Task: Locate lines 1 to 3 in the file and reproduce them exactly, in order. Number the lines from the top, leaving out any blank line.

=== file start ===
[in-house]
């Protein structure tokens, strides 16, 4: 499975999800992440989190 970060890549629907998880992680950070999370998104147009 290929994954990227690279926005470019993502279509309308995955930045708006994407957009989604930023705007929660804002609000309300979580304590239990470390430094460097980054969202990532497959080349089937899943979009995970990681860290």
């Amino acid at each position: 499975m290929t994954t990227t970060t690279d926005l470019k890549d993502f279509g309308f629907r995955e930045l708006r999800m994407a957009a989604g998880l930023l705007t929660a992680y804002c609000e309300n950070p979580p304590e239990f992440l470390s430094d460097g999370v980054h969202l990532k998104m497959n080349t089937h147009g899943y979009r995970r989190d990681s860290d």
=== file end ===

[in-house]
């Protein structure tokens, strides 16, 4: 499975999800992440989190 970060890549629907998880992680950070999370998104147009 290929994954990227690279926005470019993502279509309308995955930045708006994407957009989604930023705007929660804002609000309300979580304590239990470390430094460097980054969202990532497959080349089937899943979009995970990681860290």
């Amino acid at each position: 499975m290929t994954t990227t970060t690279d926005l470019k890549d993502f279509g309308f629907r995955e930045l708006r999800m994407a957009a989604g998880l930023l705007t929660a992680y804002c609000e309300n950070p979580p304590e239990f992440l470390s430094d460097g999370v980054h969202l990532k998104m497959n080349t089937h147009g899943y979009r995970r989190d990681s860290d």